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Tuesday, February 19, 2008

 
Retailing: Where I'm Coming From -- In the comments that follow my interview with retailer Robert Scott, you can read Robert's comments on what he sees as a disconnect between his point of view on comics retailing and my own. The gist of his point is this:
"I don't really have a problem with you asking for higher standards from DM shops, it's that you seem to give small press publishers a pass on those same standards."
My response to Robert was such that I felt it was worth a post of its own, so here it is:

Small press publishers' standards of professionalism don't much interest me, Robert, so maybe that is the disconnect.

Firstly, you'd need to define "small press." Because I see a big difference between, say, Fantagraphics, which I know will turn out dozens of major books every year that I am interested in, and PictureBox or Alternative Comics, which at the current time may turn out anywhere from two to a half-dozen.

As a retailer, I recognize and respect your right to demand that they fulfill whatever obligations they enter into with you, through their agreements with Diamond or however else.

But as a consumer and as a reader of comics, I don't spend a lot of time thinking about the issue. It's not on my radar.

As far as publishers who have to pass the hat to stay alive, as both Top Shelf and Fantagraphics have done (and both with the support of this site), I have no problem with that at all. If things have gotten so dire that self-starters like Gary Groth and Chris Staros have to go directly to consumers hat in hand, then that just goes to show that the direct market hasn't supported their work to the extent it deserves. And you can argue whether the direct market has a responsibility to support great comics vs. comics retailers know they can sell, but again as a consumer, all I care about at the end of the day is whether I have access to the kind of comics I want to read. And that is what Top Shelf and Fantagraphics publish. And increasingly, those are the kinds of graphic novels I am finding earlier and easier outside the direct market.

It would be great if Eightball came out annually like clockwork. It would be fantastic if Drawn and Quarterly offered co-op to retailers. But artcomix are more about art than commerce, and again, as a reader and consumer I'd rather read one issue of Eightball every three years at ten bucks an issue than every issue of New Avengers every month for those same three years, at any price. I place a high value on the quality of the comics, and little to no value at all on whether artcomix meet their ship date. I agree it is important to you and I hope you try to work with the publishers to better meet your own needs. Since Fantagraphics and some other publishers have been dealing more and more with mainstream bookstore distributors, I wonder if this has forced them to be more stringent about scheduling? Certainly their book trade catalog would indicate that this is so, but I have no idea how they are meeting their schedules in terms of getting the books out on the promised dates. I do know they arrive in mainstream bookstores days or weeks before Diamond distributes them, which is why I no longer rely on a Diamond-dependent comic book store to acquire the books that mean to the most to me as a reader.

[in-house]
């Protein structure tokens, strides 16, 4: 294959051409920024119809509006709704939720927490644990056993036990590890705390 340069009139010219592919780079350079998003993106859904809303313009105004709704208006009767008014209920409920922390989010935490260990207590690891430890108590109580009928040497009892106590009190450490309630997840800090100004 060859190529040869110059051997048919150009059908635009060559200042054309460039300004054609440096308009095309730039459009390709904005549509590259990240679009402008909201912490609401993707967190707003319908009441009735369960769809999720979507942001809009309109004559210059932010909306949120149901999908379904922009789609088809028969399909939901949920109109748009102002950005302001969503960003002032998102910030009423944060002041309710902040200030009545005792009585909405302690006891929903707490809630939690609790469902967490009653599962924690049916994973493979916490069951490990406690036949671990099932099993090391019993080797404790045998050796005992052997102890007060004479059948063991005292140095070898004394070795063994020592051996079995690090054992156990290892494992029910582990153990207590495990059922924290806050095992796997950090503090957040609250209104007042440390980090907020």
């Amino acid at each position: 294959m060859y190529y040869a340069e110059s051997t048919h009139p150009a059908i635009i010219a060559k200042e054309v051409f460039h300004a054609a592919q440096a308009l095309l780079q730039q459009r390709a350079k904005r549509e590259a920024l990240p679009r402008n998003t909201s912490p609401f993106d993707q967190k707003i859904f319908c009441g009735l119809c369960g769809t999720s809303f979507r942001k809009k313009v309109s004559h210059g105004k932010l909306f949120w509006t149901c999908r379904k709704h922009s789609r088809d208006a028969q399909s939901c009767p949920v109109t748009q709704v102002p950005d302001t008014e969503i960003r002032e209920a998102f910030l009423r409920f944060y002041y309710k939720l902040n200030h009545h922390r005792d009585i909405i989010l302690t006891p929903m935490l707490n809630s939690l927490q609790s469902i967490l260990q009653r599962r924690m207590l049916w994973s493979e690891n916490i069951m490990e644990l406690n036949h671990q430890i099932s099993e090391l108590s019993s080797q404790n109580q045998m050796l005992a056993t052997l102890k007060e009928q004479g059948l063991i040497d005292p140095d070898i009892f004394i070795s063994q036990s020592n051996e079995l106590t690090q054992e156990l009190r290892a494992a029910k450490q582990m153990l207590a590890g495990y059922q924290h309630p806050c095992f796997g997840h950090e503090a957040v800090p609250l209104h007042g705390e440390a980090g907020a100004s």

So yes, I see we have a disconnect, as you would expect a businessman with his unique needs and problems and a consumer with his unique needs and problems to have. Since I interviewed you and have learned more about your store, I am sure I would like to shop there and obviously you have a wide variety of comics from a wider-than-most-DM-stores number of publishers. I understand and appreciate your frustration, but at the end of the day, as someone who has observed a changing comics industry since the very early 1970s, I do believe things remain in flux and I no longer believe that comic book stores that rely on Diamond are necessarily where the majority of the comics that I want to read will be sold or found in the future.

I believe stores that seek out alternate means of distribution other than Diamond will thrive. I believe stores that find ways to work with non-superhero publishers will thrive. I believe many new ways of doing things are developing and will continue to develop, and I hope that smart retailers find a way to work with all the publishers they deal with in order to make their own businesses more profitable and stable.

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